Mapping Iran-India Relations – OpEd


India and Iran both states have historical political, economic and strategic relations. Iran is India’s one of largest suppliers of oil in recent decades.

Despite global pressure and sanctions on Iran, India continues to buy oil products from Tehran, which suits New Delhi’s economic environment as it is cheaper compare to other oil producing countries. Reflecting the current geopolitical realities, India’s position on Iran’s oil import vastly differs its previous stance. 

Iran, for a long period of time, was consistently one of India’s top-three oil suppliers. Energy was the bedrock of India-Iran economic ties for decades, to the point that critical infrastructure such as Mangalore Refinery (MRPL) was largely built keeping in mind supplies of the kind of heavy crude that came from Iran. At this time, MRPL started to look at alternatives but also hoped for consistent sanction waivers from US, which would allow it and others in a similar boat to import Iranian crude oil. 

Indian-Iranian partnership is not only limited to economic domain only. Both countries have also undertaken various steps and worked on different projects to enhance their strategic bonding as well. For instance, to keep an eye on Pakistan’s strategic port of Gawadar, India has been investing and upgrading port of Chahbahar. Indian investment on port of Chahbahar also aims at competing port of Gawadar in order to watch Chinese interests as well. India considers the port a golden gateway to bypass Pakistan and enhance trade with Afghanistan, Central Asian Republics (CARs) and East European countries. But, the situation is different now. Indian priorities are changing in the region with regards to its foreign policy objectives.  

In lieu of the changing global geopolitical and geostrategic dynamics, India is moving on and trying to explore more economic and strategic avenues. Russia and Israel are the other countries, which suits Indian foreign policy goals. Russia and Israel both are India’s largest arms suppliers. In addition to this, Russia is supplying cheap oil and wheat to India, which is pivotal in providing economy relief to the inflation hit India. As per the report of Stockholm International Peace Research Institute (SPRI) India imports 13% of its arms from Israel, its third largest supplier after Russia and France. India is also Israel’s largest arms client, accounting for a reported 43% of its exports from 2015 to 2022. The two countries’ bilateral annual trade (excluding defense) was $4.14 billion last year, up from $200 million in 1992, and they hope to finalize a free trade agreement by next June.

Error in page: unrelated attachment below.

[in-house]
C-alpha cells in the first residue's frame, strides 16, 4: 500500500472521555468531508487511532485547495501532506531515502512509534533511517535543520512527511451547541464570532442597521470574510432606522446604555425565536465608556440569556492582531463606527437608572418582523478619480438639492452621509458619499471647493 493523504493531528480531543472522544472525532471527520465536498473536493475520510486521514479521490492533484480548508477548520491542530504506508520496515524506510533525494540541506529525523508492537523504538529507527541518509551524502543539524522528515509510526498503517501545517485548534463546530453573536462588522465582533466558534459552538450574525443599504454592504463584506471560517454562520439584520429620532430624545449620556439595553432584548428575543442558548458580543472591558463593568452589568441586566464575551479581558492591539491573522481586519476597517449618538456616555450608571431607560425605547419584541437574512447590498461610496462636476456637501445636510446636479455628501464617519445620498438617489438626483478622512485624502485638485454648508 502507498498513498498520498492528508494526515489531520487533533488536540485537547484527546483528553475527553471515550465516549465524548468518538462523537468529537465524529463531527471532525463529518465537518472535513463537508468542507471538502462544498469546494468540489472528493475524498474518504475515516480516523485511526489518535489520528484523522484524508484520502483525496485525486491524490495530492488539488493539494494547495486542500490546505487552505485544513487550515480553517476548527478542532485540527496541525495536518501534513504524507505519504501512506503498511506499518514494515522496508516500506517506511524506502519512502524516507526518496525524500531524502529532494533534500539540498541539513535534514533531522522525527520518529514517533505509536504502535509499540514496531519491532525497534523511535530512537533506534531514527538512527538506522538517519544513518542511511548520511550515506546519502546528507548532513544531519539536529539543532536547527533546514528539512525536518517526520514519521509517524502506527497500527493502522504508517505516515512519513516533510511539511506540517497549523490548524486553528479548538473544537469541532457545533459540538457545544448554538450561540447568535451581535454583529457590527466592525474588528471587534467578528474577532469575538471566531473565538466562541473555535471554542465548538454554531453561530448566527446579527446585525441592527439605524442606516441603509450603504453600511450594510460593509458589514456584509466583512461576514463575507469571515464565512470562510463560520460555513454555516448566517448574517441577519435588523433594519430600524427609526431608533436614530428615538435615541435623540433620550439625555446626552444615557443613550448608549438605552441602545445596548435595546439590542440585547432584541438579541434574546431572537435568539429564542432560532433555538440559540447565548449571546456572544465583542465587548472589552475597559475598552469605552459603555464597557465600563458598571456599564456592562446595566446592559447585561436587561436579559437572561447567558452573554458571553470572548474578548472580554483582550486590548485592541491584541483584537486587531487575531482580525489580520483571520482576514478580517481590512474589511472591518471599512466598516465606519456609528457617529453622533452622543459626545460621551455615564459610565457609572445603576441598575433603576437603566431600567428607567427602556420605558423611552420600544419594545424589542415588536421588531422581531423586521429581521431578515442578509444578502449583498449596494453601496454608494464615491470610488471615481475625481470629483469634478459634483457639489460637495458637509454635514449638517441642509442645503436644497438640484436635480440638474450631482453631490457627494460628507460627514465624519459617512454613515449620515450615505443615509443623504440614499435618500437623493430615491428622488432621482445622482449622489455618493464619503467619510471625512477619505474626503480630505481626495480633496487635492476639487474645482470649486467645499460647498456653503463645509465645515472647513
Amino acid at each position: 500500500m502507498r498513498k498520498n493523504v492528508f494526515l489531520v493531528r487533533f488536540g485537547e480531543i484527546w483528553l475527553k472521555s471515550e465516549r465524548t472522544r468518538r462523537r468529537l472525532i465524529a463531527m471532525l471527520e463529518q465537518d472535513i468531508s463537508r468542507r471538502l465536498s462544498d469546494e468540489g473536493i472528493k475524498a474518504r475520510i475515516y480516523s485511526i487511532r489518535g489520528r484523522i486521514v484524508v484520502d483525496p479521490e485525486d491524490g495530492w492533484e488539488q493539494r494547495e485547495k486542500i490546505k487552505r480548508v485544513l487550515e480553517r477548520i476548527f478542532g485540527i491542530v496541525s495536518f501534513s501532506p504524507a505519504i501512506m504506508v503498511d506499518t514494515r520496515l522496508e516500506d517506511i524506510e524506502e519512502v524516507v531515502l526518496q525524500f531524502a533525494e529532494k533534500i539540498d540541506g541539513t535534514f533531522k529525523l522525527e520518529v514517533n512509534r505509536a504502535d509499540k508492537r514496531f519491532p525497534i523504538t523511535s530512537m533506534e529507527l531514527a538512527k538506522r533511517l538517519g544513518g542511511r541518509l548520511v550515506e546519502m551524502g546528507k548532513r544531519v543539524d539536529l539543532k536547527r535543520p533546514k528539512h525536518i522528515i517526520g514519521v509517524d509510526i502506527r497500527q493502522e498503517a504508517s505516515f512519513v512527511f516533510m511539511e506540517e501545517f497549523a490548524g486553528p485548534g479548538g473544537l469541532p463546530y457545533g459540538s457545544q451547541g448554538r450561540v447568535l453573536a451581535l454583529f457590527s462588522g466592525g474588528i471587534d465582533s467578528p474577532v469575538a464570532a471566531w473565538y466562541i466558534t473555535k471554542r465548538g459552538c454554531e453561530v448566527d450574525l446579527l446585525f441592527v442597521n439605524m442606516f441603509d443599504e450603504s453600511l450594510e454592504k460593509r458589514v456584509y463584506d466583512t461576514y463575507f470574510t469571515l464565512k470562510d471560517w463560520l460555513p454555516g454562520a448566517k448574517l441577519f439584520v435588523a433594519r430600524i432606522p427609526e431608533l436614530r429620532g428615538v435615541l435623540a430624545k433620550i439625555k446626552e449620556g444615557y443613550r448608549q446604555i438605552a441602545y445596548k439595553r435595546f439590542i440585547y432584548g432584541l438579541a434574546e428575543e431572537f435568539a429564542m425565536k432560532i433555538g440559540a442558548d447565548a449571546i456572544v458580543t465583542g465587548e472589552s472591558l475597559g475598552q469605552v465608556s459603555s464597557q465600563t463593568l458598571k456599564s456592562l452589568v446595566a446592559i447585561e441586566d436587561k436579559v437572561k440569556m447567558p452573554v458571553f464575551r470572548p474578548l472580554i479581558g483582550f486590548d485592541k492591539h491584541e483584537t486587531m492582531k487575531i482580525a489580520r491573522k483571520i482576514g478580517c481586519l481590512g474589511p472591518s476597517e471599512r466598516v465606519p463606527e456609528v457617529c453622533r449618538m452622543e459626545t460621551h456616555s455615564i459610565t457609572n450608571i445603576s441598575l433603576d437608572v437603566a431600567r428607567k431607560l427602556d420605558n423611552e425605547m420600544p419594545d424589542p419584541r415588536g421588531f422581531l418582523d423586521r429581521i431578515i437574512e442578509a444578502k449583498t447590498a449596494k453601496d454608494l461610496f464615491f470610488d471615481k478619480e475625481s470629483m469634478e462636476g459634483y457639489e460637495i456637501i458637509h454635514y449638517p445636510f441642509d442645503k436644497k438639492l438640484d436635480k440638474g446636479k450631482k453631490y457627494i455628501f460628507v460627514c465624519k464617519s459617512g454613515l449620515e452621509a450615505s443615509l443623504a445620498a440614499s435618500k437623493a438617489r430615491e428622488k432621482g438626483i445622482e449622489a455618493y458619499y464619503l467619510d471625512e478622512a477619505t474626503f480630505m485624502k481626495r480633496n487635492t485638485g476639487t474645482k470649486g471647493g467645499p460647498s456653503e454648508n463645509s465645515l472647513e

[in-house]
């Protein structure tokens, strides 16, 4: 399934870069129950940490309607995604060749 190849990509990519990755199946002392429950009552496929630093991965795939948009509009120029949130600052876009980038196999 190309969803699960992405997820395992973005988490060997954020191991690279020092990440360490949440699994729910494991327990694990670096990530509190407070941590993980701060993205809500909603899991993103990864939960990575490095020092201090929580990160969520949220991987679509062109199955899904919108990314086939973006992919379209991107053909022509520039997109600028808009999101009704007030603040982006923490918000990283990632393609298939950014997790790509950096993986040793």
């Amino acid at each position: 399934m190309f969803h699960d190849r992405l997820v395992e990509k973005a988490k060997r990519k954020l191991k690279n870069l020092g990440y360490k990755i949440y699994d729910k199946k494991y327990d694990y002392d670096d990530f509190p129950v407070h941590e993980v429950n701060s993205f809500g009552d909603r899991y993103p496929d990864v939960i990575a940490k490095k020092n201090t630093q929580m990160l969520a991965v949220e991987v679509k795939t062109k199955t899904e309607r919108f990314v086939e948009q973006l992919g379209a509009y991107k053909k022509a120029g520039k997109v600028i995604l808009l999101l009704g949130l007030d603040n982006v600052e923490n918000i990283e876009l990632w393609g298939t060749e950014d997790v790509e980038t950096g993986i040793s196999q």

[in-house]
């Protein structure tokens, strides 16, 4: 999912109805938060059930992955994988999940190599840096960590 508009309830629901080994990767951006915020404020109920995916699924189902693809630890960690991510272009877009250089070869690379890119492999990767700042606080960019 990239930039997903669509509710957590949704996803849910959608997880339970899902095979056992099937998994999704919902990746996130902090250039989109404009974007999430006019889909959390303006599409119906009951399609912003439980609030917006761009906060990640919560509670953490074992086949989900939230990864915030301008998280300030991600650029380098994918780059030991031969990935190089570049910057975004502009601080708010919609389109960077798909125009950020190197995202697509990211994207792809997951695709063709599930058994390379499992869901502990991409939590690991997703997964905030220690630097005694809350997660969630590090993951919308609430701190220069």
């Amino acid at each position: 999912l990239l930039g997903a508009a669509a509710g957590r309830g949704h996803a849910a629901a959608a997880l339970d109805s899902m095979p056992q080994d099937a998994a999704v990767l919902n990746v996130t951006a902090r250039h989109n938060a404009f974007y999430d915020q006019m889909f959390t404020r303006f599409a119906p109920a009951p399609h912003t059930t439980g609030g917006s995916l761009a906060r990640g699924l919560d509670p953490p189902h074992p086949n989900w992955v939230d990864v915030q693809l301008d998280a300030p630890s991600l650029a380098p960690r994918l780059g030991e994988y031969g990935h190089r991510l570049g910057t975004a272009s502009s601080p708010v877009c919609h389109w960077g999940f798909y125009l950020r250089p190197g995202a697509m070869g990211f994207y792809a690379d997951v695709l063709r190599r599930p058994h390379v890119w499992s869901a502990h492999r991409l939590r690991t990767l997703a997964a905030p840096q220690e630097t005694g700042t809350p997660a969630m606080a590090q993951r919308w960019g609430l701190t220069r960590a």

In the past, India’s closeness with Israel – particularly the personal rapport between Modi and PM Netanyahu – seemed to irk Iran. Even both India and Israel are having strong ties with other Gulf state UAE. Neither Israel nor UAE have deeply impacted India’s relations with Iran. However, Tehran-Delhi relationship became more turbulent in past few months owing to the strategic shift in the region and hostile attitude of US and Israel towards Iran. India had been the second largest importer of Iranian crude oil, which made up 10 percent of India’s energy imports at the time, but those dropped to zero after the sanctions were enacted. As per report of World Bank in 2021, bilateral trade between India and Iran, which had previously exceeded $17 billion, suddenly fell to $3.5 billion, with Iran currently buying five times as much as it is exporting to India.

India is tilting more toward Israel and the Gulf states, because there’s so much more to gain from them than from Iran at this point. Iran can’t invest in India. Likewise, India can import oil from other Gulf countries. Security cooperation is much stronger with Israel. The diaspora is not as strong in Iran as it is in the Gulf Arab countries.

In a new era where New Delhi is positioning itself as a pole in a multipolar order, and a voice for the Global South’s interests at forums such as G20 along with a tacit acceptance of what future global order will look and the space for hedging against Western partners and their interests will become much smaller compared to what it has been historically.

The Chabahar Port project was portrayed as a symbol of India’s increasing strategic position in its relations with Iran as it was touted to be New Delhi’s gateway to Afghanistan and CARs. Although employing its full potential is contingent on an external factor. India has been maintaining a balancing act in its Middle East policy. Currently, there is a realization in India that the prolonged confrontational ties between Iran and its neighbors are indeed damaging to India’s ties with the Gulf region. Therefore, Iran-India relations over the last four decades could not attain the maturity they should have. 

As tensions between Israel and Iran threaten to embroil the entire region, the consequences for India will be quite serious. This would pertain to not only managing its energy security, for which it depends on regional stability in West Asia. It would also be about India’s ability to navigate ties between the Arab world and Israel on the one hand and Iran on the other. 

The writer is Islamabad based expert of strategic affairs

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